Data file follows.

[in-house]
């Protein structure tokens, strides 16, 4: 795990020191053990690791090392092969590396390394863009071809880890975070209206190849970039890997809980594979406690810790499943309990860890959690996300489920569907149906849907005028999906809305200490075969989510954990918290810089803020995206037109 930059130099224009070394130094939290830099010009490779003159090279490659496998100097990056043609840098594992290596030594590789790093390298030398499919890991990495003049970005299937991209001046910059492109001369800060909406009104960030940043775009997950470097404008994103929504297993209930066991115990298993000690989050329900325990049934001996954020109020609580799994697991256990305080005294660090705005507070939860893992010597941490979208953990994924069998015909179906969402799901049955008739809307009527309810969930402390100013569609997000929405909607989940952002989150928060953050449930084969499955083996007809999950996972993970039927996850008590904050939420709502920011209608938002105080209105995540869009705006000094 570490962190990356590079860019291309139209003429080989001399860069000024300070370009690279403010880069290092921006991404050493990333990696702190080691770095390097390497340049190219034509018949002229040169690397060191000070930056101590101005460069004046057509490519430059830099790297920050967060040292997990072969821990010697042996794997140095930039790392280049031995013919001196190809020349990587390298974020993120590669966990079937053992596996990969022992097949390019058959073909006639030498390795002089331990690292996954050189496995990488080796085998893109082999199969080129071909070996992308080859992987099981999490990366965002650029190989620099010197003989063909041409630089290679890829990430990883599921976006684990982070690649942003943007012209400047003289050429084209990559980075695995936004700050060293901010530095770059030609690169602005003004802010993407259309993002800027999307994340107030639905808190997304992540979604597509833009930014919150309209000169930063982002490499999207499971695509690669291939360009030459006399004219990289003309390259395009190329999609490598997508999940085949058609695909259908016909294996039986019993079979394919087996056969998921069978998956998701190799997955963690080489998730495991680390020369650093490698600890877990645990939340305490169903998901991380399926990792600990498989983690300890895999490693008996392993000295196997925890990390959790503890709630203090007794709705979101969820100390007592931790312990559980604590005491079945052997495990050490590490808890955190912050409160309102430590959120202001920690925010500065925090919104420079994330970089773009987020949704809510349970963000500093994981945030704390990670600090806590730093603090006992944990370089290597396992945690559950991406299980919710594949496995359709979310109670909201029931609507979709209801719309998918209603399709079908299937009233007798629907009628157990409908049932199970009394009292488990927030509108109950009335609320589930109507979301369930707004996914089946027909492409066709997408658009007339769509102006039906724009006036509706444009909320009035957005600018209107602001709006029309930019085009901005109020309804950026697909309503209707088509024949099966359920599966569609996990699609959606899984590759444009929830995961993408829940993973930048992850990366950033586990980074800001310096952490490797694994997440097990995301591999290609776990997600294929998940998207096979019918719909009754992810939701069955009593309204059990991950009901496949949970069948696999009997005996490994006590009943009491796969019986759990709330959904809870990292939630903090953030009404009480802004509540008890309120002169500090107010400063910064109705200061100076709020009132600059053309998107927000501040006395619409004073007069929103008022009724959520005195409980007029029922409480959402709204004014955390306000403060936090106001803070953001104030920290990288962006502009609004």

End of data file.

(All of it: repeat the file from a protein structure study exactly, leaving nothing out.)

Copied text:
[in-house]
């Protein structure tokens, strides 16, 4: 795990020191053990690791090392092969590396390394863009071809880890975070209206190849970039890997809980594979406690810790499943309990860890959690996300489920569907149906849907005028999906809305200490075969989510954990918290810089803020995206037109 930059130099224009070394130094939290830099010009490779003159090279490659496998100097990056043609840098594992290596030594590789790093390298030398499919890991990495003049970005299937991209001046910059492109001369800060909406009104960030940043775009997950470097404008994103929504297993209930066991115990298993000690989050329900325990049934001996954020109020609580799994697991256990305080005294660090705005507070939860893992010597941490979208953990994924069998015909179906969402799901049955008739809307009527309810969930402390100013569609997000929405909607989940952002989150928060953050449930084969499955083996007809999950996972993970039927996850008590904050939420709502920011209608938002105080209105995540869009705006000094 570490962190990356590079860019291309139209003429080989001399860069000024300070370009690279403010880069290092921006991404050493990333990696702190080691770095390097390497340049190219034509018949002229040169690397060191000070930056101590101005460069004046057509490519430059830099790297920050967060040292997990072969821990010697042996794997140095930039790392280049031995013919001196190809020349990587390298974020993120590669966990079937053992596996990969022992097949390019058959073909006639030498390795002089331990690292996954050189496995990488080796085998893109082999199969080129071909070996992308080859992987099981999490990366965002650029190989620099010197003989063909041409630089290679890829990430990883599921976006684990982070690649942003943007012209400047003289050429084209990559980075695995936004700050060293901010530095770059030609690169602005003004802010993407259309993002800027999307994340107030639905808190997304992540979604597509833009930014919150309209000169930063982002490499999207499971695509690669291939360009030459006399004219990289003309390259395009190329999609490598997508999940085949058609695909259908016909294996039986019993079979394919087996056969998921069978998956998701190799997955963690080489998730495991680390020369650093490698600890877990645990939340305490169903998901991380399926990792600990498989983690300890895999490693008996392993000295196997925890990390959790503890709630203090007794709705979101969820100390007592931790312990559980604590005491079945052997495990050490590490808890955190912050409160309102430590959120202001920690925010500065925090919104420079994330970089773009987020949704809510349970963000500093994981945030704390990670600090806590730093603090006992944990370089290597396992945690559950991406299980919710594949496995359709979310109670909201029931609507979709209801719309998918209603399709079908299937009233007798629907009628157990409908049932199970009394009292488990927030509108109950009335609320589930109507979301369930707004996914089946027909492409066709997408658009007339769509102006039906724009006036509706444009909320009035957005600018209107602001709006029309930019085009901005109020309804950026697909309503209707088509024949099966359920599966569609996990699609959606899984590759444009929830995961993408829940993973930048992850990366950033586990980074800001310096952490490797694994997440097990995301591999290609776990997600294929998940998207096979019918719909009754992810939701069955009593309204059990991950009901496949949970069948696999009997005996490994006590009943009491796969019986759990709330959904809870990292939630903090953030009404009480802004509540008890309120002169500090107010400063910064109705200061100076709020009132600059053309998107927000501040006395619409004073007069929103008022009724959520005195409980007029029922409480959402709204004014955390306000403060936090106001803070953001104030920290990288962006502009609004």